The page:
All of these Santas, however, never stray far from his earliest beginnings as god of the waning year. As witches, we reclaim Santa’s Pagan heritage.

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NIGHT STALKING: STAR-WATCHING

NIGHT STALKING: STAR-WATCHING

by Stormy
This is the time of year when many interesting things happen. As we approach the Winter Solstice on December 21, the days are shorter, and the nights are longer and colder. The frosty nights make for some very interesting sky activity. More UFOs are reported at this time of year than at any other time.
The magnetic pole activity is increased around the Solstice, and there are some wonderful displays in the most northern regions. Sometimes these magnetic lights, known as the Aurora Borealis, are seen as they streak from pole to pole by those living further south.
These dark and frosty nights also enable us to see the Milky Way better. But to really see the stars well, you need to get away from the city, and visit the countryside where electric lights and streetlamps are rare. Go outside and look toward the most northern horizon. The Milky Way appears as a dense band lighting the sky with millions of stars, divided by a dark area with fewer stars. The Aborigines of Australia, refer to this dark area dividing the Milky Way as a river. Most of Europe and Western Asia say the Milky Way is spilt milk, or even rain. The Desna Indians of the Amazon called the Milky Way the ‘brain in the sky.’
There is a fascinating event that sometimes happens on the shortest day of the year if the moon is right! A year from now, on December 21, 1995, the moon will be new and it will be a very dark night. On December 22, 1995, the Winter Solstice, there will be the beginning of a thin waxing crescent moon which will not be seen at night. Either on the eve of or the day of the Solstice, go out at night between midnight and 2 a.m. to witness the sun bleeding over the North pole from the completely opposite side of this planet! The northern sky will appear rosy-red above the northern horizon.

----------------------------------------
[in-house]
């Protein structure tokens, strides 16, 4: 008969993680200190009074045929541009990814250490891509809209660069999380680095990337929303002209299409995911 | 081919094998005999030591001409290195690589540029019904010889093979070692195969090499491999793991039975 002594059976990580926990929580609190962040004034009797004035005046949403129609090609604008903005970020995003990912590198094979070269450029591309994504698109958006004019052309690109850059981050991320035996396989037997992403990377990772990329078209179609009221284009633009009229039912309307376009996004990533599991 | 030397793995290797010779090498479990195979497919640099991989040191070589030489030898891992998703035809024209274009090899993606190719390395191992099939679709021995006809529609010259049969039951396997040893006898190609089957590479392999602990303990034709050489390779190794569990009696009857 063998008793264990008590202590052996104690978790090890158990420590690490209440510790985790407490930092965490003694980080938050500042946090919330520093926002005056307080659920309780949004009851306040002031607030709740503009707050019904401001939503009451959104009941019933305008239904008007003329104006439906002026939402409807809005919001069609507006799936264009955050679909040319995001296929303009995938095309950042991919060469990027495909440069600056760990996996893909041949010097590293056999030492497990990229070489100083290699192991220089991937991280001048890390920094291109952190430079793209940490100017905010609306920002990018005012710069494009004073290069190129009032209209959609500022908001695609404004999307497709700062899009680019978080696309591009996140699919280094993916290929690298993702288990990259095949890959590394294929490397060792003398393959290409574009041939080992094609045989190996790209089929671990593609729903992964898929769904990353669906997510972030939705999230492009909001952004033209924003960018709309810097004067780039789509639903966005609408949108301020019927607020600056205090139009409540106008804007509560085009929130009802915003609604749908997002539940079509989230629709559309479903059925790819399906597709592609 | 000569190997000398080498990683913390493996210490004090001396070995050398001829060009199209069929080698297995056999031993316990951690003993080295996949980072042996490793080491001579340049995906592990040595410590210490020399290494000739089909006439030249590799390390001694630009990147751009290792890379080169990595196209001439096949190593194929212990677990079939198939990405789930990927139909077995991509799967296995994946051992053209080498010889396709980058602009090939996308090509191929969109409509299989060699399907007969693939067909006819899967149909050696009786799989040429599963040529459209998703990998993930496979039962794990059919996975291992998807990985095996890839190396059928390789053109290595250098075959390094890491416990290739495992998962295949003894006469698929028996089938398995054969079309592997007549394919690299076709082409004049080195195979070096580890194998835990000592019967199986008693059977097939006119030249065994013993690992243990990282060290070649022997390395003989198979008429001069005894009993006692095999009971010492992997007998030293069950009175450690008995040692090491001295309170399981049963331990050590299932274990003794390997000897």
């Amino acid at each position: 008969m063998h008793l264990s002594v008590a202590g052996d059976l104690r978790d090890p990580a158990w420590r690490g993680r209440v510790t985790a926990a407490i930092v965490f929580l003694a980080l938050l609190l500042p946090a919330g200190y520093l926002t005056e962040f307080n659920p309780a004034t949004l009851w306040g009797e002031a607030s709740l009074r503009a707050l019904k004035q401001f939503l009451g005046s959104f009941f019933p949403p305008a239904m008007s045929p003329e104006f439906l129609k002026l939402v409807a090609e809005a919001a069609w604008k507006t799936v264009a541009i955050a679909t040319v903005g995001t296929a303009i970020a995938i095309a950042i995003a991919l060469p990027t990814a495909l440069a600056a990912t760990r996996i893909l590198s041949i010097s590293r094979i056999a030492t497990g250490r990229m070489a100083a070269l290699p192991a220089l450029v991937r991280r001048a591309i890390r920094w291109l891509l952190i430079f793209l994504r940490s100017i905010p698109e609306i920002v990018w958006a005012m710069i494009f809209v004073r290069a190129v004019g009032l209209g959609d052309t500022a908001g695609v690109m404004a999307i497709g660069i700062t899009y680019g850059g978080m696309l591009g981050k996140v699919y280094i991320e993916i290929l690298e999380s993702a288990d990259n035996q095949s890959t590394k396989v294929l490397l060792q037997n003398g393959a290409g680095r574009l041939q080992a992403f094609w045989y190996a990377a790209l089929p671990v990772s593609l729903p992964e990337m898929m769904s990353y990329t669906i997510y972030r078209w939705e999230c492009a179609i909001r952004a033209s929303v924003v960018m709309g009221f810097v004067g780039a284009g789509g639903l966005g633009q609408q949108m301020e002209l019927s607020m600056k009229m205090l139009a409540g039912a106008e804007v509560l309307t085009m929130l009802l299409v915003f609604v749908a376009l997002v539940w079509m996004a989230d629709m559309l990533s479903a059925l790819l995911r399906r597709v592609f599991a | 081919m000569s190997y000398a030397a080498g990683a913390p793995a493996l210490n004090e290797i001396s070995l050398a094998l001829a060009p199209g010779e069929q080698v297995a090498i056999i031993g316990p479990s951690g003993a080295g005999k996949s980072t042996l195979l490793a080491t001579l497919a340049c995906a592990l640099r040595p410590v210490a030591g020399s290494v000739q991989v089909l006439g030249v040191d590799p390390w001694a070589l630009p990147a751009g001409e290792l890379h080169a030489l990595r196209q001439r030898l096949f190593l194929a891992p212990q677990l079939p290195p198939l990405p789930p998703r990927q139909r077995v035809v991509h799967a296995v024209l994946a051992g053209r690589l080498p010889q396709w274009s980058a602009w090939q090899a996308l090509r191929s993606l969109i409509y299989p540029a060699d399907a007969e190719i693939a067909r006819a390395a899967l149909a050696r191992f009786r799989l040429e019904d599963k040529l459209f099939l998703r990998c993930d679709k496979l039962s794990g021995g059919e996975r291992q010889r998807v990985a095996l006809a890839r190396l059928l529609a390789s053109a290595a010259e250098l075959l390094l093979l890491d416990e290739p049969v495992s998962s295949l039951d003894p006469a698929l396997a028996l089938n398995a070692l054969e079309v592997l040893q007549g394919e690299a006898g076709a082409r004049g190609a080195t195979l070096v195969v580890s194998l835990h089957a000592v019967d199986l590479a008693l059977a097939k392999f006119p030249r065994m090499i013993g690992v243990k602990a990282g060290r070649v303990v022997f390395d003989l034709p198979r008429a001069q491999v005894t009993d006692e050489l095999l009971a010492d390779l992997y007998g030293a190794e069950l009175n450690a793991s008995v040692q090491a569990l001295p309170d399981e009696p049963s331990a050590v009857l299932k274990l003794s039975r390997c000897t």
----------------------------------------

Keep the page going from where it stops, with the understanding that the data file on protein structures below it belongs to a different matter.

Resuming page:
I believe we’ll see this next year. I experienced this phenomenon on Winter Solstice, 1993, last year, and it was an awesome sight. I didn’t telephone anyone in the middle of the night to tell them about it, and I’m sure I have friends who were disappointed I didn’t wake them up from their warm beds to share the sight.
This year on the Winter Solstice, which is on December 21, the moon sets at 9:13 a.m. E.S.T. and rises at 8:03 p.m. E.S.T. This means the night will probably be too bright to see the bleed-over of the sun because the waning moon will be just six days past the full moon.
Keep an eye on the Big Dipper this year. Those in the north can see it fairly well. In the south it dropped below the northern horizon and is now rising back up, dipper first and handle last. If you can locate the Big Dipper (see previous issue, #11), you can locate the North Star, Polaris, and a star constellation known as Cassiopeia’s Chair (see diagram, this page). This time of year it changes from an ‘M’ in the fall, to an upside-down ‘B’ or Greek-looking ‘E’ in the winter, to a ‘W’ in the spring, and then a ‘B’ in the summer. Even in the most southern areas of the United States, Cassiopeia can be seen clearly throughout the entire year. In the fall, this queen sits high on her throne, only to get dumped off of it during the winter months. She certainly deserves it for what she did to her beautiful daughter, Andromeda! Cassiopeia is well-known for having chained her daughter to the rocks as a sacrifice to the ugly sea monster Cetus, which was actually a sea whale. Persus asks Andromeda to marry her and she will consent if he saves her from Cetus. Pegasus, Persus’s flying horse, saves Andromeda and she keeps her promise to Persus by marrying him.
Enjoy star-gazing this time of year. Watch for falling stars, and if you see a real UFO, keep your camera or camcorder handy!
Sources:
Krupp, E.C., Ph.D. Beyond the Blue Horizon, Myths and Legends of the Sun, Moon, Stars, and Planets. 1991. Harper Collins Publishers, New York, NY.
Pearce, Q. L. Stargazer’s Guide to the Galaxy. 1991. Tom Doherty Assoc., Inc., New York, NY.
Pennick, Nigel. Practical Magic in the Northern Tradition. 1989. The Aquarian Press, Hammersmith, London, England.

Raymo, Chet. 365 Starry Nights. 1982. Simon and Schuster, New York, NY.

The Hazel Nut